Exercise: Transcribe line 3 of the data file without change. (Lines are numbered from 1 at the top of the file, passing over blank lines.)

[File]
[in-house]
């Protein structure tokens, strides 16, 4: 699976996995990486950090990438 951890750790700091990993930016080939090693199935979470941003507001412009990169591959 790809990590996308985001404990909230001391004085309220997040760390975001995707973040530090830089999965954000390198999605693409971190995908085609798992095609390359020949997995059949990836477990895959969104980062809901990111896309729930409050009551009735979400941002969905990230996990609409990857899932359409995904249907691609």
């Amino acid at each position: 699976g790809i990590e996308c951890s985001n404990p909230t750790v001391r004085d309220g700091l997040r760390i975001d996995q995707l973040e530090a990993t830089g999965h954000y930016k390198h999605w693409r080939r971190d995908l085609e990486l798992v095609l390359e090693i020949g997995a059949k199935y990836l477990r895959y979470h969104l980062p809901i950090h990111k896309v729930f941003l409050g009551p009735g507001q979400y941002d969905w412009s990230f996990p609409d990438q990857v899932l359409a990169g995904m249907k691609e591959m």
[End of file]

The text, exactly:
């Amino acid at each position: 699976g790809i990590e996308c951890s985001n404990p909230t750790v001391r004085d309220g700091l997040r760390i975001d996995q995707l973040e530090a990993t830089g999965h954000y930016k390198h999605w693409r080939r971190d995908l085609e990486l798992v095609l390359e090693i020949g997995a059949k199935y990836l477990r895959y979470h969104l980062p809901i950090h990111k896309v729930f941003l409050g009551p009735g507001q979400y941002d969905w412009s990230f996990p609409d990438q990857v899932l359409a990169g995904m249907k691609e591959m």